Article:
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Around 10 years ago we bought 3 dimmers for lighting at a venue. In the last year all three showed the same problem: one or multiple resistors of the dimming circuit (6 channels per dimmer, therefore 6 of those dimming circuits). In the internet I have found a schematic which fits the device. In this excerpt of the schematic R31 is the blown resistor.

I have replaced the resistor and the capacitor (C30) in one of the three and it seems to work fine for now. However I'm concerned about whether the cause is can simply be aging of the components (the resistor or the capacitor) or if there has to be an external cause for the problem (e.g. overloading / overvoltage input from the grid / etc.) as the three showed the same problem in a quite short time-period.

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It might be noteworthy that the devices have never been cleaned and therefore were quite full of dust, so they might have gotten quite warm over time...

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    \$\begingroup\$ Just to exclude: I don't suppose you have replaced the lamps by LED lamps lately? \$\endgroup\$ – Huisman Mar 4 '19 at 19:49
  • \$\begingroup\$ No, we're usually feeding our LEDs power directly from the power grid. Hower I don't always check what my co-workers do. Would that really destroy the dimmers? @Huisman \$\endgroup\$ – aquaatic Mar 4 '19 at 19:57
  • \$\begingroup\$ Yes, "old" dimmers for "old classic" light bulbs cannot be used for LED lamps. \$\endgroup\$ – Huisman Mar 4 '19 at 20:25
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The resistors blowing would be a symptom of a shorted capacitor.

Film capacitors can be damaged by transients on the mains and the damage typically shows up as a short (the capacitors are made with rolled-up thin plastic film that is aluminized and a high voltage can arc through the plastic). Self-healing can take place if there is enough current to blow out the damaged shorted section but the total capacitance drops as a result. There is probably not enough current through the resistor for that to happen, which is probably just as well.

You can try replacing the capacitors with ones with a higher voltage rating so they last longer.

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This could be an intentional (or at least implied) design choice.

All electronic components deteriorate with age, this is a common design consideration with capacitors but the same is true for resistors. The designer might have chosen to run those 1W resistors close enough to their rated temperature, or the devices might be in an environment/load conditions in which this happens. For many resistors this would be a 10000Hr estimated lifetime before failure, but it could be as little as 1000Hrs before problems start to arise.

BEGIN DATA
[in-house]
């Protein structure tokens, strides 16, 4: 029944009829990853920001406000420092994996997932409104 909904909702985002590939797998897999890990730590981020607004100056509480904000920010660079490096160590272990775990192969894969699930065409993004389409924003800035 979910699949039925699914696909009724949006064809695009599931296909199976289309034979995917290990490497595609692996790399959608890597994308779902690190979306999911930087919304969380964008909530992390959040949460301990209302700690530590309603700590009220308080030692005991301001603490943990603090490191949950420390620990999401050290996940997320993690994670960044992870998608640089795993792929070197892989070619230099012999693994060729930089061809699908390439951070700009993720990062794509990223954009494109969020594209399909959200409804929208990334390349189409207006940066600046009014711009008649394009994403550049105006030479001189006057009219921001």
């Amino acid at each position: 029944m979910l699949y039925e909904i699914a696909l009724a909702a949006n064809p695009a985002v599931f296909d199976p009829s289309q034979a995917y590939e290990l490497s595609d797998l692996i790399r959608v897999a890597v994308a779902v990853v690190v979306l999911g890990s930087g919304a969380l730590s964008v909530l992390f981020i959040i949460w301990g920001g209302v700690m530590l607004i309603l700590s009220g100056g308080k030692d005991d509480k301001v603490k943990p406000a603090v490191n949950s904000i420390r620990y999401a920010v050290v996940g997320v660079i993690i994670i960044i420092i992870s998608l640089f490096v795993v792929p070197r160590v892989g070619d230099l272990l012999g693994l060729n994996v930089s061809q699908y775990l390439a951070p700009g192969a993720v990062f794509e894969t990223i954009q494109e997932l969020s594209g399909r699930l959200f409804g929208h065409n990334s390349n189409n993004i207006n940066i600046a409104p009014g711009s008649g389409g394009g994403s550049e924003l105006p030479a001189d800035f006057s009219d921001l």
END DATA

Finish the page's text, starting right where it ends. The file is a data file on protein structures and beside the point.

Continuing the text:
10 years at 8Hrs/day would be 29000 Hrs. Such lifetime would be roughly consistent with a common resistor running 10°C to 20°C below its rated temperature. If the resistance drifted enough to increase the resistor dissipation to the point of failure (also due to temperature), this would also explain the problem. I believe the relevant standard (IEC 60115-1) only requires tolerance specification at 1000Hrs.

Measure the resistors in the working units (given the circuit, you just have to remove power to do this), and see how much have their values drifted with time. This should give you an indication of how much stress are these under. You can also measure their temperature under normal operating conditions, but this might be harder to do safely and reliably.

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  • \$\begingroup\$ They are not nearly running that long, only on special occasions around 50 times a year in the evening. Most of the time they're just sitting in the storage room... I'll measure the circuit when I have access to it the next time. \$\endgroup\$ – aquaatic Mar 4 '19 at 20:48
  • \$\begingroup\$ @aquaatic Components values also drift during storage. Not as much as during actual use, but if the design was close enough to being marginal (and environmental factors such as humidity are particularly bad) it could be enough to matter. \$\endgroup\$ – Edgar Brown Mar 4 '19 at 20:52
  • \$\begingroup\$ I have measured the component values of both burnt and working resistors and the capacitors to be within specs (+-1ohm / +-0,01uF), so it appears as if there is an external cause... \$\endgroup\$ – aquaatic Mar 13 '19 at 15:37
  • \$\begingroup\$ @aquaatic or a design oversight. The resistor power might be slightly underrated for the application, severely limiting its work life. \$\endgroup\$ – Edgar Brown Mar 13 '19 at 16:09
  • \$\begingroup\$ I highly doubt that. The device is used in the event business where reliability is key. \$\endgroup\$ – aquaatic Mar 13 '19 at 20:21

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